Famous Kremlin critic and Russian political activist Alexei Navalny has been through a lot in the past few years. After being released from jail following a short stint on some politically motivated charges, he survived an assassination attempt that landed him in a German hospital for weeks when he was dosed with a Soviet-era nerve agent. Upon returning to Russia he was arrested and jailed again, ostensibly for missing a parole meeting while he was lying in a medically induced coma. As of today, he will likely be facing an even longer period of persecution because he was found guilty of embezzlement and “contempt of court” by a Russian judge. The prosecution has asked for an additional 13 years to be served in a more severe “strict regime” penal colony. (NY Post)
Jailed Kremlin critic Alexei Navalny faces the prospect of spending a lot more time behind bars after being convicted Tuesday of embezzlement and contempt of court.
“Navalny committed fraud — the theft of property by an organized group,” Judge Margarita Kotova said, adding that he had committed a criminal offense by publicly insulting the court, according to Agence France-Presse.
The 45-year-old dissident is already serving a 2 ½-year sentence at a prison camp for parole violations related to old fraud charges he claims were fabricated to thwart his political ambitions.
These new charges were obviously just a way for Vladimir Putin to keep Navalny off the streets and prevent him from riling up his supporters. The supposed embezzlement charge claimed that he stole millions of dollars donated to his political organizations for his personal use. The government has yet to produce any documents supporting that assertion.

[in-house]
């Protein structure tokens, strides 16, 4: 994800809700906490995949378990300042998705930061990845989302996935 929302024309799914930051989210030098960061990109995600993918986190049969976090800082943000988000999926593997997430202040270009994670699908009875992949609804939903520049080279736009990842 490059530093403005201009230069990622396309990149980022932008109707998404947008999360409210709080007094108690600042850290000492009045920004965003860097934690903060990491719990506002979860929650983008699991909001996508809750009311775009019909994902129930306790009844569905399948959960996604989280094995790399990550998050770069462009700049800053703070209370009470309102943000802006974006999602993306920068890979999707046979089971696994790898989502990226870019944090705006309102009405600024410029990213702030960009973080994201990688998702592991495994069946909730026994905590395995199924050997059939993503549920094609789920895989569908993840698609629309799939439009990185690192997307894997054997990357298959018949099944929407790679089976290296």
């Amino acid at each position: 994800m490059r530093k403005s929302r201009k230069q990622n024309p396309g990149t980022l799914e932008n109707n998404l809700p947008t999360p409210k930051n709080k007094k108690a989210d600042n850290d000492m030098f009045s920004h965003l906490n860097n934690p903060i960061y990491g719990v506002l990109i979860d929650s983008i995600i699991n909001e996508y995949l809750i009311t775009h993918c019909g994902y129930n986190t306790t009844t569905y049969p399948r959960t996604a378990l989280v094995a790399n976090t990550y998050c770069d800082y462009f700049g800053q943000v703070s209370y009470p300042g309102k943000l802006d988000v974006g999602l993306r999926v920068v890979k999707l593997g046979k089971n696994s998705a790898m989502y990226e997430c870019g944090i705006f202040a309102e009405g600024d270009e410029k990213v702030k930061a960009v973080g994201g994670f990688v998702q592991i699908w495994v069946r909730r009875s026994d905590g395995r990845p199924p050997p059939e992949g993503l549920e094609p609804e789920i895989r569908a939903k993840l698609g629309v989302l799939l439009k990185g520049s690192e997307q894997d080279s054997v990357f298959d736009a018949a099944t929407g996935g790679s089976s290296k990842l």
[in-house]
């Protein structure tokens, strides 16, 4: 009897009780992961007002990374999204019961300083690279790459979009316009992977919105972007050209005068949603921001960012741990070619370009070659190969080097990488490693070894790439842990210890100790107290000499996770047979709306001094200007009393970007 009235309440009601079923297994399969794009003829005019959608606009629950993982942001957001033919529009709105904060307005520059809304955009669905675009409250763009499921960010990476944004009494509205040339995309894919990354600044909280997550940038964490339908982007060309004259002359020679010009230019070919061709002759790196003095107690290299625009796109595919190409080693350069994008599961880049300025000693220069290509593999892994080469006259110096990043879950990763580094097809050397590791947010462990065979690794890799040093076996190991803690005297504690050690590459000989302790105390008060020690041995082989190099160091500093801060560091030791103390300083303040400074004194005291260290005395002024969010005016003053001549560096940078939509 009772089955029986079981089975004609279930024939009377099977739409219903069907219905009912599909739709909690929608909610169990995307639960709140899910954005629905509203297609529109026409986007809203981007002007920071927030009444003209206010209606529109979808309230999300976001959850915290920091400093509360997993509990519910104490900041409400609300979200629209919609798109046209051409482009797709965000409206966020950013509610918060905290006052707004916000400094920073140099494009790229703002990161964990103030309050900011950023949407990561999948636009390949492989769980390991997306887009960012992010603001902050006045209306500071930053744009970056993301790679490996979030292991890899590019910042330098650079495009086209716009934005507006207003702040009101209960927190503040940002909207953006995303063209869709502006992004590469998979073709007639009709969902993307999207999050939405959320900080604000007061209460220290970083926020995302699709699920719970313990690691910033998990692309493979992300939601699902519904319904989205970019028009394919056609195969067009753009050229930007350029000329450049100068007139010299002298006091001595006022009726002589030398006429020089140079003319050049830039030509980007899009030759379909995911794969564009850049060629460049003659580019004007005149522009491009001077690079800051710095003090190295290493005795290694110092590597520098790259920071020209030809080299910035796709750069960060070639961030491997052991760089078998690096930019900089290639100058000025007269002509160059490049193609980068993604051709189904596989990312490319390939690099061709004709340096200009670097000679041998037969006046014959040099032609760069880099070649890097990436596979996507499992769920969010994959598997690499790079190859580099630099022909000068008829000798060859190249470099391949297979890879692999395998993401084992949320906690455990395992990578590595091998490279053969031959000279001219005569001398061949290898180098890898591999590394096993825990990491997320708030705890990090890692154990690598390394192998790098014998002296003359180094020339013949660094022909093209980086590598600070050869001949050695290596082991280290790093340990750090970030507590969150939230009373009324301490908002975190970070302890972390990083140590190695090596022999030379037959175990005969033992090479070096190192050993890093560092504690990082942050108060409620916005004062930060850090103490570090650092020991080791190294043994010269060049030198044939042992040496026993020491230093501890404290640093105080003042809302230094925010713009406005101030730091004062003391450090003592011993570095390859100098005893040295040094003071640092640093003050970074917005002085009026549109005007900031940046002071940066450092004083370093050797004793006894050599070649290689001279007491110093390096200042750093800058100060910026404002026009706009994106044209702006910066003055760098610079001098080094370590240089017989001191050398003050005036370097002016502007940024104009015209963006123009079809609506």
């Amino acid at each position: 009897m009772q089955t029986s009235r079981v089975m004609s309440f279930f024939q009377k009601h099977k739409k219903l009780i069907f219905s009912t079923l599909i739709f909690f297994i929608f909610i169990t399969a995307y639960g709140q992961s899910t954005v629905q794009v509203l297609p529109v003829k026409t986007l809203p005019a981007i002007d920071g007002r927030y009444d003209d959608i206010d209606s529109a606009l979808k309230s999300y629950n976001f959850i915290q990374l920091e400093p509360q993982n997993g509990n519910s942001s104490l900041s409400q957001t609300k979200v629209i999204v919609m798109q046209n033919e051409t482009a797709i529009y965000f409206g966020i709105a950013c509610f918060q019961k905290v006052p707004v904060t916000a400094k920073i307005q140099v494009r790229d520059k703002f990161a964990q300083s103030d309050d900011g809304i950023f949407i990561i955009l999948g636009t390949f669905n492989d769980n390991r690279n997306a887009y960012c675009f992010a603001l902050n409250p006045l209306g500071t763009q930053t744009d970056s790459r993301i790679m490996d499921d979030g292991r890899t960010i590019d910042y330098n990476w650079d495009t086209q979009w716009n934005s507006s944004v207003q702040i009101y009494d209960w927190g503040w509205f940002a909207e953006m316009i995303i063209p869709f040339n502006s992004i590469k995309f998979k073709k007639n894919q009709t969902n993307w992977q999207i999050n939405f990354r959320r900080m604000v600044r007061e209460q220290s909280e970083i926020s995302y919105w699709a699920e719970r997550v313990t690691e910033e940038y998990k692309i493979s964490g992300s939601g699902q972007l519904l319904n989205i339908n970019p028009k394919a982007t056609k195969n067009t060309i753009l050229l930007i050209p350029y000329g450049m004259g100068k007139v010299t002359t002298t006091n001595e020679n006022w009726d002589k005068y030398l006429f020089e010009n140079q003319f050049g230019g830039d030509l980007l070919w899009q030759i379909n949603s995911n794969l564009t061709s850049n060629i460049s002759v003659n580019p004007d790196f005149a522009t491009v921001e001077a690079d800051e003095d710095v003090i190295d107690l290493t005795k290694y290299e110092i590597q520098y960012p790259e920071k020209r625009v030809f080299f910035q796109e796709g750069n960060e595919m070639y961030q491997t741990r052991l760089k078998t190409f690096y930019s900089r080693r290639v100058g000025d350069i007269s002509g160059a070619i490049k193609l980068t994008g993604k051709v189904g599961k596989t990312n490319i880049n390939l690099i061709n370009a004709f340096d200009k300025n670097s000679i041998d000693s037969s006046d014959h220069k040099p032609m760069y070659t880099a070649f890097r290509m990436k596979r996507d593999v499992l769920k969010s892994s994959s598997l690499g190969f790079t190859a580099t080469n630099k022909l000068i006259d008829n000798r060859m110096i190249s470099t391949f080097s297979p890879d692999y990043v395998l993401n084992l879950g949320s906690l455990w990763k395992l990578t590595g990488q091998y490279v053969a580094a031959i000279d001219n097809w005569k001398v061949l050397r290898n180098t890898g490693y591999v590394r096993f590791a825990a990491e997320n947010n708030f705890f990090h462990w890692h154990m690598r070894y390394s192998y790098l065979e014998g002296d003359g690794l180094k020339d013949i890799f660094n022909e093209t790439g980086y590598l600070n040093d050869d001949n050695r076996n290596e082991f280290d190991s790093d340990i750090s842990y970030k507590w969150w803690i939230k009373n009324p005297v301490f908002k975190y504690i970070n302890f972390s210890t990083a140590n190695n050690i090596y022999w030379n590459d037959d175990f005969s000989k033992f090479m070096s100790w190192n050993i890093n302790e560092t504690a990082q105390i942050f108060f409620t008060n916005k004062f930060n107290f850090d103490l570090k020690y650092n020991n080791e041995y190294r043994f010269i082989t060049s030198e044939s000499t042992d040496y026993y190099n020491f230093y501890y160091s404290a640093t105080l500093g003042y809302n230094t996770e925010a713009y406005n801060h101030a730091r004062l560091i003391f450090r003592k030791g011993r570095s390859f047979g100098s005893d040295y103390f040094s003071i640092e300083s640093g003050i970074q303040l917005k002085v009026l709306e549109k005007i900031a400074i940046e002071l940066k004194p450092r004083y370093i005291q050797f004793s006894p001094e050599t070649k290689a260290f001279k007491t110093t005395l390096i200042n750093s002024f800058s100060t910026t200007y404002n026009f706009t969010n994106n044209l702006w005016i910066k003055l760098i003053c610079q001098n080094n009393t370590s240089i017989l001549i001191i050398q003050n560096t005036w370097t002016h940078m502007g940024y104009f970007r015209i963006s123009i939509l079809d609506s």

He was also charged with “insulting the court” for having the temerity to publicly denounce his accusers and the bogus conviction he received the last time he was in court. Apparently, proclaiming your innocence after Vladimir Putin has decided you’re guilty of something can also land you in a forced labor camp. Prosecutors also asked for an additional fine of 1.2 million rubles. The good news for Navalny is that since the Russian economy completely imploded following Putin’s invasion of Ukraine, that works out to a little more than 11,000 bucks.
It’s difficult to see a path to freedom or any sort of justice for Navalny in the current circumstances. Mad Vlad is clearly not in the mood to offer any compromises or relinquish an ounce of the iron grip he retains on power in Russia. Putin clearly has the ability to make any of his critics disappear whenever he feels like doing so and there is thus far no one willing to step up and challenge him.
We have been hearing some bizarre rumors on social media of some sort of mutiny inside of the FSB (the Russian Federal Security Service), but none of that has been substantiated. If true, there are members of Putin’s own government who are hoping for the west to directly intervene and shut Putin down. But even if that’s true, unless their members are truly massive in number, the mutineers will likely just wind up breaking big rocks into little ones alongside Navalny. And that’s assuming that they aren’t just eliminated in a terminal fashion immediately. There won’t be any direct military help coming from the NATO alliance against Putin and the dictator is well aware of this.
BREAKING: Large-scale mutiny is underway inside the FSB. I can't publish the details until certain preparations & arrangements are made.
Led by the #WindofChange, it's happening because the #FSBletters are not being acted on by the West to respond to Putin with force to stop him
— Igor Sushko (@igorsushko) March 22, 2022
UPDATE: It’s being reported that the sentencing hearing happened very quickly and Navalny was given an additional nine years. That’s less than the prosecutors asked for, but it still keeps the dissident on ice for more than the next decade.
Join the conversation as a VIP Member